1. Can you just tell me a little bit about your investment history? How did you start buying property? When did you start? Why did you start? How many properties do you own? Are the properties all in Alice? If not, where are they? That sort of thing.

I started buying property in 1984. I came home on military leave and my parents told me they were heading to Florida to look at land. “Do you want to come along?” they asked. Here was the deal: Airline ticket from Boston to Orlando return. Airport pickup and transport to property over near the Gulf Coast in Citrus County. All meals and one night hotel included. Price: $100. Even on my military pay, this was a deal. “Sure, Mom, count me in!” I replied and packed my bags. I had no intention of buying anything.

We flew out Saturday morning and when we were on our way back home Sunday afternoon, I was the proud owner of a one acre block of land in Citrus County Florida.

By the time they finished wining and dining me, I would have bought anything they had to sell. My parents bought a block and my mother loaned me the $1,200 down payment so I could get one. I was now a proud land owner and saddled with an $11,500 debt.

The development was more or less a big sandlot. One acre blocks of land – mostly sand – marked out along newly paved streets. “One day there’ll be houses for as far as the eye can see.” The salesman assured us. I wanted to believe it and I felt pretty good about the purchase because I owned something; something I could one day build a house on.

That’s how I got started in real estate. Not very sophisticated. Not well thought out. But, at least it was a start. Sometimes in life, getting started is the hardest part of any venture. I was past the hardest part.

Today, my wife Marieta and I own two three bedroom homes in this residential area. The sand is gone – replaced by green lawns, golf course, activities center, pools and many many nice upscale homes. Both properties are rented and are cash flow positive.

We moved to Australia in 1995. Since then we’ve been very active buying and selling in the property market. Our current Australian property portfolio includes residential houses in Golden Grove South Australia, Enoggera and Pacific Pines Queensland, Rosebery (Darwin) Northern Territory and three properties in Alice Springs.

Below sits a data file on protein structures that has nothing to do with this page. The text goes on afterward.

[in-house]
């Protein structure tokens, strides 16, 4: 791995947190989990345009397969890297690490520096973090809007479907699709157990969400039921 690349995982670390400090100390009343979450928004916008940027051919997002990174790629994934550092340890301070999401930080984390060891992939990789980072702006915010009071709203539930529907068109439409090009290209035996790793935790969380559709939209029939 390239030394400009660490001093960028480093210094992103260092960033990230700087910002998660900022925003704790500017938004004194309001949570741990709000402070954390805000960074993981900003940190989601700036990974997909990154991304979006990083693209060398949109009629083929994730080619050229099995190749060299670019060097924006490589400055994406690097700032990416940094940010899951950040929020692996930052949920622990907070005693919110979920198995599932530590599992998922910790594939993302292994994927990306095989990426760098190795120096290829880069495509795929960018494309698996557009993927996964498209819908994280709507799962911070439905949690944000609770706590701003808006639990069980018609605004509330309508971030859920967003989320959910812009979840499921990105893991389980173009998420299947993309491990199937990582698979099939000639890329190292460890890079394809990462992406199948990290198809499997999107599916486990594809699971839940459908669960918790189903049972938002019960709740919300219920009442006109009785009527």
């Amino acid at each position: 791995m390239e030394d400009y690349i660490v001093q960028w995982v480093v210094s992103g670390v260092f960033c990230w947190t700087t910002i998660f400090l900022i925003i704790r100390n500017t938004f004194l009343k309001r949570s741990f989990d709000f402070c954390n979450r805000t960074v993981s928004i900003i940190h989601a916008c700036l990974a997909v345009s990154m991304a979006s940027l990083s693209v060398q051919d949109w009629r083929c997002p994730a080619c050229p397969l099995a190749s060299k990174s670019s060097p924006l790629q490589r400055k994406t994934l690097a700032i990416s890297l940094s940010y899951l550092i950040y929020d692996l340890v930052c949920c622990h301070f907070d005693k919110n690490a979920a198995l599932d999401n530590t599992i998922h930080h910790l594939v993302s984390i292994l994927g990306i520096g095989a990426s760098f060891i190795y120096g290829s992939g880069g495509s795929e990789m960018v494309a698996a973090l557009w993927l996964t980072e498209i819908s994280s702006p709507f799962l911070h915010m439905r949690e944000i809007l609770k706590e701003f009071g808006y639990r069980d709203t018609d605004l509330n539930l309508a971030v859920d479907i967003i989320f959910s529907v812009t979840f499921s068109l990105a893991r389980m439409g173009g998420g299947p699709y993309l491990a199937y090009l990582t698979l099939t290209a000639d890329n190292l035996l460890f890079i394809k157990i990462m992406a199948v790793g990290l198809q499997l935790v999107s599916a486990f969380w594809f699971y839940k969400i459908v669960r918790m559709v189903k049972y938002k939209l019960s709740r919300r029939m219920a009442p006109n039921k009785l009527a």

2. Why do you think buying a property that offers positive cashflow is such a good strategy?

Positive cash flow properties are self funding. They carry their own weight. Negative cash flow properties can become very heavy and your portfolio can collapse under its own weight if you’re not careful. Let’s do a thought experiment. How many properties can you carry if each one costs you $100 a month? I don’t know, but there’s a limit. You’ll eventually reach a point where you have to stop buying properties; the negative cash flow becomes financially crippling. Now, how many properties can you carry if each one is earning you $100 a month? Unlimited!

So, for me, the goal is to get a property cash flow positive as soon as possible. Ideally, it would be best to have positive cash flow from day one. That way you can begin looking for your next acquisition straight away. Otherwise, you may have to wait until you get a positive cash flow before moving on to the next property.

3. Could you perhaps illustrate why you think the above can be a good strategy with an example of a property you either own or have owned in the past? It would be great if you could give me some reasonable detail about the property, such as when you bought it, what it cost, what you rented it out for, whether you had any problems with it, what it’s worth now, and what it was ie how many bedrooms and bathrooms etc.

Like I said, ideally, it would be great to get positive cash flow from day one. But, if not, then the question is, “How fast can I get it generating positive cash?” Here’s an example of a property I’m working on now.

It’s a four bedroom house on about 500 square meters of land in Alice Springs. We purchased it in mid 2007 for $308,000. It seemed like the perfect rental property. Well maintained, rendered brick exterior. Big bedrooms, two car garage in a very nice quiet area of town. And, we knew it was a good price; three bedroom units were going for the same price.

The property was previously under contract but the deal fell through as the buyer couldn’t get finance. The owner then accepted our low offer as he was keen to sell.